Defusing the critics of the Trans Pacific Partnership
Author: Nicholas Giokas – Contributor
To put it bluntly, the Trans-Pacific Partnership is shaping up to be one of the most important trade deals in history. The rules, regulations, and tariffs being negotiated could very well set the tone for every economy in the Pacific and will inevitably have lasting effects on the world economy. With such an important treaty naturally comes a great deal of criticism. The problem with the vast majority of such criticism is that it carries no weight. Since the negotiations are behind closed doors no one knows what will be in the final copy of the trade deal; meaning that there can be no concrete debate over the details of the treaty but only over the “big ideas” surrounding it. Now there are two main “big ideas” that dominate the debate surrounding the TPP: one coming from Populists calling for a democratic process to negotiations and one from the general Left calling for less globalization.
The first “big idea” I’ll tackle is that of Populism vis a vis multilateral treaties and negotiations. Do you know what’s incredibly difficult? Getting several parties to come to a consensus over a complex, incredibly nuanced subject. Do you know what would make it nearly impossible? The general electorates and politicians (many of which don’t really have any knowledge concerning what’s being negotiated) throwing a hissy fit every time something even remotely not in their favour is put into writing. It’s very easy to imagine the difficulties of tariff negotiations over, say, automotive manufacturing, if the voters in places like Detroit or Windsor had a direct influence on negotiations. Simply put, it’s difficult to get people to act against their own self-interest for the benefit of everyone else. So, any argument for democratizing the process is essentially an argument for derailing the process entirely.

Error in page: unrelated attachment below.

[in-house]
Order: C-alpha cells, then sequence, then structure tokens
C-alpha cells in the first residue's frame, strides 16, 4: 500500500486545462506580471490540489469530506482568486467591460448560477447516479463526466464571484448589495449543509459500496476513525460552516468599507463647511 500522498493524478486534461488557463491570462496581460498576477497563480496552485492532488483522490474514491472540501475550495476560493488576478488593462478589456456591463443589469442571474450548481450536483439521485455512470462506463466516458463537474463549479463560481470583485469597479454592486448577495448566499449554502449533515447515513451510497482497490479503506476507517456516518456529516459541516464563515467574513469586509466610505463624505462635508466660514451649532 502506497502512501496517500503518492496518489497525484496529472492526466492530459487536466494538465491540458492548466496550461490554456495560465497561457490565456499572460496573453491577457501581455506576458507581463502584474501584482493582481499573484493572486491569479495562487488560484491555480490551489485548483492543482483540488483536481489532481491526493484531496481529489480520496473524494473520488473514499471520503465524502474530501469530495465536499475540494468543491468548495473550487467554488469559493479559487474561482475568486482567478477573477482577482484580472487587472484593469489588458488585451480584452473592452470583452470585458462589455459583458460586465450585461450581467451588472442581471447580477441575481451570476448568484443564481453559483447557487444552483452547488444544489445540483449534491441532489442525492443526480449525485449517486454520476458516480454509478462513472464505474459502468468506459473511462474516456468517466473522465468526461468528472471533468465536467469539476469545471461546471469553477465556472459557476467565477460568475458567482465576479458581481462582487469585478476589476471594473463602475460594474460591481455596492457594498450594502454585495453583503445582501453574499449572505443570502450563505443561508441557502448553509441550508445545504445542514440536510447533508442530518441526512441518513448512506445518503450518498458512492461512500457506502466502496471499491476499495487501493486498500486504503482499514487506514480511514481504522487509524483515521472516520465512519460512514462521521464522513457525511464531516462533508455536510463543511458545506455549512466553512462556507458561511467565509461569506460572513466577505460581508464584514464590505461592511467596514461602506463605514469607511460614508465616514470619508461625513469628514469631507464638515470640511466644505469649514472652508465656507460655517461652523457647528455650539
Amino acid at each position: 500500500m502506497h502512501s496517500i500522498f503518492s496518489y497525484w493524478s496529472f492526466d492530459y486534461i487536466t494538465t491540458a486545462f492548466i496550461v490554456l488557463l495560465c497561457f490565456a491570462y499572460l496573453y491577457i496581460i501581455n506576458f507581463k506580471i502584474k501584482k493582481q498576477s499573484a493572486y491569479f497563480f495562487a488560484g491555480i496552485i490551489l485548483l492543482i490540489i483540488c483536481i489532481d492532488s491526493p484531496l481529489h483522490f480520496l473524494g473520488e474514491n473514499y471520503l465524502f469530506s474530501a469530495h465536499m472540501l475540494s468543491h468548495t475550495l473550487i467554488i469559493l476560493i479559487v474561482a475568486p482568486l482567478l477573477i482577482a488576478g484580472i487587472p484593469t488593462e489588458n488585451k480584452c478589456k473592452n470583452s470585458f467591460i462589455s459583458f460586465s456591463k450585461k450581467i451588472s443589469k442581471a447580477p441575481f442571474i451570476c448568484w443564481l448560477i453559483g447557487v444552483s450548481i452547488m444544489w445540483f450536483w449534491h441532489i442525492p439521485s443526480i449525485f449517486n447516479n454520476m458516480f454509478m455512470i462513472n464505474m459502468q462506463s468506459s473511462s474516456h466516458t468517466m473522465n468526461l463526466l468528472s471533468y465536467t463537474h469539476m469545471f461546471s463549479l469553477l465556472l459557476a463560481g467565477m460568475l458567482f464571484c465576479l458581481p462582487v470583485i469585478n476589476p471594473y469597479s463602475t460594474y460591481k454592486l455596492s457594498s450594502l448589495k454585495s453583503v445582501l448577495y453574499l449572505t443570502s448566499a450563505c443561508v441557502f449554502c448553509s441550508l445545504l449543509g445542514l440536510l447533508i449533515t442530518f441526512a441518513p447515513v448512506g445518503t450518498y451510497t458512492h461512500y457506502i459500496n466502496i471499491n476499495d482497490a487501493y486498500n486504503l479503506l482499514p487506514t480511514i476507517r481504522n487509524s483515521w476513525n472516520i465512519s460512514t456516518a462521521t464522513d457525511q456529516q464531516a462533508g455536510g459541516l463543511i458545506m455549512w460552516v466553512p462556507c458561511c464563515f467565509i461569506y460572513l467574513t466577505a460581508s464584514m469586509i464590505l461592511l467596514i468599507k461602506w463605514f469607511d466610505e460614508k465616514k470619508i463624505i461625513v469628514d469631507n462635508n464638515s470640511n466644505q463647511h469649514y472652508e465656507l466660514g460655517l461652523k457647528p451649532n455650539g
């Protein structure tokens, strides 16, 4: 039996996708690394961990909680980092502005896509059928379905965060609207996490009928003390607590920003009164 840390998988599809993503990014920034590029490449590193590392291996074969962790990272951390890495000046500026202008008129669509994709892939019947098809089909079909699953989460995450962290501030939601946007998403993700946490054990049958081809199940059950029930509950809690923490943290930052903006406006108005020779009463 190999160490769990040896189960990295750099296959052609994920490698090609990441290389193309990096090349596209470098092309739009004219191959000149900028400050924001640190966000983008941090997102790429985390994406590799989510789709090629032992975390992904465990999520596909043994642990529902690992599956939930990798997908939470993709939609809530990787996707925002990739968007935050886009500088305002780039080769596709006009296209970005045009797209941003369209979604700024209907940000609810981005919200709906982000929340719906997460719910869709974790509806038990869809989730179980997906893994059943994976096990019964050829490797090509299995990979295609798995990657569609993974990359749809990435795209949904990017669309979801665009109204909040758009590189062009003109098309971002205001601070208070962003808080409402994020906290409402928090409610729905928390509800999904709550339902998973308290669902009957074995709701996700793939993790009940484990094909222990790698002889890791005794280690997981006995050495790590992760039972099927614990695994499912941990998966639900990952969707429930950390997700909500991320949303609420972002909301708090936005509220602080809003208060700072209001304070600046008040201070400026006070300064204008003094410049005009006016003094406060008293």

What’s more, other Populists are hiding behind the “transparency” argument, which would end up having the same effects as democratizing the process. So I say to those getting angry over the lack of input you have over international affairs: Get as angry as you want, just carry a tree with you so you can replace all the oxygen you’re wasting.
The other “big idea”, this time coming from the Left rather than the Right is the stupendous idea that globalization is somehow bad. Now there are two main camps within the Anti-Globalization group: those that fetishize the socio-economic systems of everywhere that isn’t a part of “The West” and the other camp that believe that free trade is inherently harmful.
I’ll deal with the latter camp first since it’s a simpler rebuttal: No, you are not smarter than the consensus of economists who say that free trade is beneficial. To the other camp, those that criticize everything non-”Western”: You talk about peaceful coexistence, but ignore that greater economic interaction between states deters conflict. You bemoan the impoverished conditions in some countries but advocate against improving those conditions through trade. You argue that economic growth theory is a conspiracy and then plug your ears when the countries you’re attempting to “advocate” for cry they need to hit economic growth targets to improve lives of their citizens. I’m wholly sorry to say that if you’re one of these people you’re essentially a hypocritical intellectual black hole: you’re as dim as you are dense.
Each of the arguments against TPP I’ve just brought up are very flawed, but they are ones brought up most often, much to the chagrin to those with any sense. The most unfortunate thing about each of these groups is that they attack the TPP deal out of a sense of misguided righteous anger. They see the less savory parts of the world and want improve it. The TPP deal will not have the terrible fallout they expect and will spur much more economic growth. So, I sincerely hope they stop being so angry; it’s bad for one’s blood pressure.